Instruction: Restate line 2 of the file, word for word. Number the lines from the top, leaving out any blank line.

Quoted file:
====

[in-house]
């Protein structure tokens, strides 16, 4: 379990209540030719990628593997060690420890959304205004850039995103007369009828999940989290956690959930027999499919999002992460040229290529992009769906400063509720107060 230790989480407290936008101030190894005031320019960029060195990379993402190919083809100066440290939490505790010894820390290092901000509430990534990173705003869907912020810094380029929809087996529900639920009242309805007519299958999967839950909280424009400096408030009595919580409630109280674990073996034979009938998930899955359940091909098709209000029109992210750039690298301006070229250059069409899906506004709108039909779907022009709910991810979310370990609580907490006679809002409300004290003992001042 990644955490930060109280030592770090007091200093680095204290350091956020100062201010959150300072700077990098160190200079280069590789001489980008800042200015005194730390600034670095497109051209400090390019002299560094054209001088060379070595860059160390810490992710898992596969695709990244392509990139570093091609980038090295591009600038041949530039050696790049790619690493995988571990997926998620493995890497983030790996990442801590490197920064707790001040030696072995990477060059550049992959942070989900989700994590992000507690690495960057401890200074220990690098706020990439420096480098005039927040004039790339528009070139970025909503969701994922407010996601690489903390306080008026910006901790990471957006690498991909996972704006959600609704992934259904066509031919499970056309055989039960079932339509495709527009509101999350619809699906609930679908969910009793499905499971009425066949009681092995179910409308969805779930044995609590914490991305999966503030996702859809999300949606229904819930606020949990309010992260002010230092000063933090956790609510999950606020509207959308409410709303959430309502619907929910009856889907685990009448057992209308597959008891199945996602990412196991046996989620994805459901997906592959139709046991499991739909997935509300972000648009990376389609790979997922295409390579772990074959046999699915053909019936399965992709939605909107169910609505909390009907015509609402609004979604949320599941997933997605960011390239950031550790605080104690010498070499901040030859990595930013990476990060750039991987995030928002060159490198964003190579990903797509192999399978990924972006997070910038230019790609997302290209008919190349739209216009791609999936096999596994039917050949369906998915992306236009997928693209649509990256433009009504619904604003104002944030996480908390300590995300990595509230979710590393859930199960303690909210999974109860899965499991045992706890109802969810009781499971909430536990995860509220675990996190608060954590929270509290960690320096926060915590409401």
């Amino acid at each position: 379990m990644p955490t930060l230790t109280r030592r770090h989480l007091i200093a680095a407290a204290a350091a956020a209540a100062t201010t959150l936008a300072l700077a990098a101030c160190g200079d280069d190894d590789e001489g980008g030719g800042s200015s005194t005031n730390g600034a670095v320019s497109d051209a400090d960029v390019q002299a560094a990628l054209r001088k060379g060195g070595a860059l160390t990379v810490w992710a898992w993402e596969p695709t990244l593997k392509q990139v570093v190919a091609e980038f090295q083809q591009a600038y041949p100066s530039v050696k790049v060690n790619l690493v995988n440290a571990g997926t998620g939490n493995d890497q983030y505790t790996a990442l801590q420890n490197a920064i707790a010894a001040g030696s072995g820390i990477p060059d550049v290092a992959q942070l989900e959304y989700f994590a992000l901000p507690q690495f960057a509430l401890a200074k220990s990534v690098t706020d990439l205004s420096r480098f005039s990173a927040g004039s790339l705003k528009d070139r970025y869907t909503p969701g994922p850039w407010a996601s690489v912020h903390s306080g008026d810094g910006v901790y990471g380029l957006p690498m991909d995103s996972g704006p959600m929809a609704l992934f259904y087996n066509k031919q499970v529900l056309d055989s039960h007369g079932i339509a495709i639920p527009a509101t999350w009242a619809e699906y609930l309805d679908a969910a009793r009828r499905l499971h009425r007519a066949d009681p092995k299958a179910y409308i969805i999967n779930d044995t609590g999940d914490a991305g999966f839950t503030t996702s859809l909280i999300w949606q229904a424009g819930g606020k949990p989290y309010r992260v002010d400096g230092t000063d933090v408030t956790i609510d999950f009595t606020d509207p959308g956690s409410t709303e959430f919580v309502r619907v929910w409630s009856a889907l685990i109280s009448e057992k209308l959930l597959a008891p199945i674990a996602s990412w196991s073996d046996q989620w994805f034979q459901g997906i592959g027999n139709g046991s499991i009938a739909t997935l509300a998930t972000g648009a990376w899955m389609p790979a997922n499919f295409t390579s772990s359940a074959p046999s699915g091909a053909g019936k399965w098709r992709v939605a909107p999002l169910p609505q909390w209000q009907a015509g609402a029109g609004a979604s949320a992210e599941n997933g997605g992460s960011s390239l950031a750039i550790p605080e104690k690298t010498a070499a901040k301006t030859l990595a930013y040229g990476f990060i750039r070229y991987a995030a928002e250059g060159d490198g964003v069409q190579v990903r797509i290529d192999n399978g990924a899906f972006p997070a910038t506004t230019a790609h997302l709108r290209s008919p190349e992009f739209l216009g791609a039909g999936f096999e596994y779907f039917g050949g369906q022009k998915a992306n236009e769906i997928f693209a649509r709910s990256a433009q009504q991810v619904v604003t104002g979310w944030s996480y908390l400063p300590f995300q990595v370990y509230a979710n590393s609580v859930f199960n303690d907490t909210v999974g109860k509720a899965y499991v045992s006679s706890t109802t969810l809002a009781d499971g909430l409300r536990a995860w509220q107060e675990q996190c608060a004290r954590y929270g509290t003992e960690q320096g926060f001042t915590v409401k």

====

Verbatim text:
């Protein structure tokens, strides 16, 4: 379990209540030719990628593997060690420890959304205004850039995103007369009828999940989290956690959930027999499919999002992460040229290529992009769906400063509720107060 230790989480407290936008101030190894005031320019960029060195990379993402190919083809100066440290939490505790010894820390290092901000509430990534990173705003869907912020810094380029929809087996529900639920009242309805007519299958999967839950909280424009400096408030009595919580409630109280674990073996034979009938998930899955359940091909098709209000029109992210750039690298301006070229250059069409899906506004709108039909779907022009709910991810979310370990609580907490006679809002409300004290003992001042 990644955490930060109280030592770090007091200093680095204290350091956020100062201010959150300072700077990098160190200079280069590789001489980008800042200015005194730390600034670095497109051209400090390019002299560094054209001088060379070595860059160390810490992710898992596969695709990244392509990139570093091609980038090295591009600038041949530039050696790049790619690493995988571990997926998620493995890497983030790996990442801590490197920064707790001040030696072995990477060059550049992959942070989900989700994590992000507690690495960057401890200074220990690098706020990439420096480098005039927040004039790339528009070139970025909503969701994922407010996601690489903390306080008026910006901790990471957006690498991909996972704006959600609704992934259904066509031919499970056309055989039960079932339509495709527009509101999350619809699906609930679908969910009793499905499971009425066949009681092995179910409308969805779930044995609590914490991305999966503030996702859809999300949606229904819930606020949990309010992260002010230092000063933090956790609510999950606020509207959308409410709303959430309502619907929910009856889907685990009448057992209308597959008891199945996602990412196991046996989620994805459901997906592959139709046991499991739909997935509300972000648009990376389609790979997922295409390579772990074959046999699915053909019936399965992709939605909107169910609505909390009907015509609402609004979604949320599941997933997605960011390239950031550790605080104690010498070499901040030859990595930013990476990060750039991987995030928002060159490198964003190579990903797509192999399978990924972006997070910038230019790609997302290209008919190349739209216009791609999936096999596994039917050949369906998915992306236009997928693209649509990256433009009504619904604003104002944030996480908390300590995300990595509230979710590393859930199960303690909210999974109860899965499991045992706890109802969810009781499971909430536990995860509220675990996190608060954590929270509290960690320096926060915590409401």